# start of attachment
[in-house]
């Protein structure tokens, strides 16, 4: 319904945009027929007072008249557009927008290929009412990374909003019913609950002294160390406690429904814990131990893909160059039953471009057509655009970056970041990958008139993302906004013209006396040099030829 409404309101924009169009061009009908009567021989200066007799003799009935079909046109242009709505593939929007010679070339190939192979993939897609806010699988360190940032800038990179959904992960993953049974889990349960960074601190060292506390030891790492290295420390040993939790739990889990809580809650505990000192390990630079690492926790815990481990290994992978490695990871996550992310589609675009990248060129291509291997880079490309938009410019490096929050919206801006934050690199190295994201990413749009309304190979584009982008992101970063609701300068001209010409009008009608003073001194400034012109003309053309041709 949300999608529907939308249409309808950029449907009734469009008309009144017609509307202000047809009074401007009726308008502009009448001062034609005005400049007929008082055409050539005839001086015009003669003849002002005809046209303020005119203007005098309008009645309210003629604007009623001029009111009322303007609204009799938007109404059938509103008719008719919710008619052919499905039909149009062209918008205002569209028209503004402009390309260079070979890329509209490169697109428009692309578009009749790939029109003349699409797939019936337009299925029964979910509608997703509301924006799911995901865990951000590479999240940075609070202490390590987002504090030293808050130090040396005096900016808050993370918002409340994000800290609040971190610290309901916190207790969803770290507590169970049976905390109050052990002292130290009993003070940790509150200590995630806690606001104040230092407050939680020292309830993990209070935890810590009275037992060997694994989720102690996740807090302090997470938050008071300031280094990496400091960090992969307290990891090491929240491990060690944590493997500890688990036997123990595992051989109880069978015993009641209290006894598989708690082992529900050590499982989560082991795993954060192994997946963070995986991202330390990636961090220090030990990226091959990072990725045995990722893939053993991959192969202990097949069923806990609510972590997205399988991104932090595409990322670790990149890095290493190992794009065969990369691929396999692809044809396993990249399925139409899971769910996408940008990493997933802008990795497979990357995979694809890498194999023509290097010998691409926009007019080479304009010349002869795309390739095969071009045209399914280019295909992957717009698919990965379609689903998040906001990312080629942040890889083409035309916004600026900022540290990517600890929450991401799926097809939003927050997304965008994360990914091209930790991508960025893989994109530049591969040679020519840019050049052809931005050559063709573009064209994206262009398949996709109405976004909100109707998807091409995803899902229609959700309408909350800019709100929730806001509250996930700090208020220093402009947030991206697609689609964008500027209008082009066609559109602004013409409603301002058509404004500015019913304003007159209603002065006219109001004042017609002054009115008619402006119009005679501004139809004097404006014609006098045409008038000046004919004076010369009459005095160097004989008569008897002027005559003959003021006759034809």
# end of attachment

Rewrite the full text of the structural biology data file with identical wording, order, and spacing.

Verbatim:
[in-house]
């Protein structure tokens, strides 16, 4: 319904945009027929007072008249557009927008290929009412990374909003019913609950002294160390406690429904814990131990893909160059039953471009057509655009970056970041990958008139993302906004013209006396040099030829 409404309101924009169009061009009908009567021989200066007799003799009935079909046109242009709505593939929007010679070339190939192979993939897609806010699988360190940032800038990179959904992960993953049974889990349960960074601190060292506390030891790492290295420390040993939790739990889990809580809650505990000192390990630079690492926790815990481990290994992978490695990871996550992310589609675009990248060129291509291997880079490309938009410019490096929050919206801006934050690199190295994201990413749009309304190979584009982008992101970063609701300068001209010409009008009608003073001194400034012109003309053309041709 949300999608529907939308249409309808950029449907009734469009008309009144017609509307202000047809009074401007009726308008502009009448001062034609005005400049007929008082055409050539005839001086015009003669003849002002005809046209303020005119203007005098309008009645309210003629604007009623001029009111009322303007609204009799938007109404059938509103008719008719919710008619052919499905039909149009062209918008205002569209028209503004402009390309260079070979890329509209490169697109428009692309578009009749790939029109003349699409797939019936337009299925029964979910509608997703509301924006799911995901865990951000590479999240940075609070202490390590987002504090030293808050130090040396005096900016808050993370918002409340994000800290609040971190610290309901916190207790969803770290507590169970049976905390109050052990002292130290009993003070940790509150200590995630806690606001104040230092407050939680020292309830993990209070935890810590009275037992060997694994989720102690996740807090302090997470938050008071300031280094990496400091960090992969307290990891090491929240491990060690944590493997500890688990036997123990595992051989109880069978015993009641209290006894598989708690082992529900050590499982989560082991795993954060192994997946963070995986991202330390990636961090220090030990990226091959990072990725045995990722893939053993991959192969202990097949069923806990609510972590997205399988991104932090595409990322670790990149890095290493190992794009065969990369691929396999692809044809396993990249399925139409899971769910996408940008990493997933802008990795497979990357995979694809890498194999023509290097010998691409926009007019080479304009010349002869795309390739095969071009045209399914280019295909992957717009698919990965379609689903998040906001990312080629942040890889083409035309916004600026900022540290990517600890929450991401799926097809939003927050997304965008994360990914091209930790991508960025893989994109530049591969040679020519840019050049052809931005050559063709573009064209994206262009398949996709109405976004909100109707998807091409995803899902229609959700309408909350800019709100929730806001509250996930700090208020220093402009947030991206697609689609964008500027209008082009066609559109602004013409409603301002058509404004500015019913304003007159209603002065006219109001004042017609002054009115008619402006119009005679501004139809004097404006014609006098045409008038000046004919004076010369009459005095160097004989008569008897002027005559003959003021006759034809």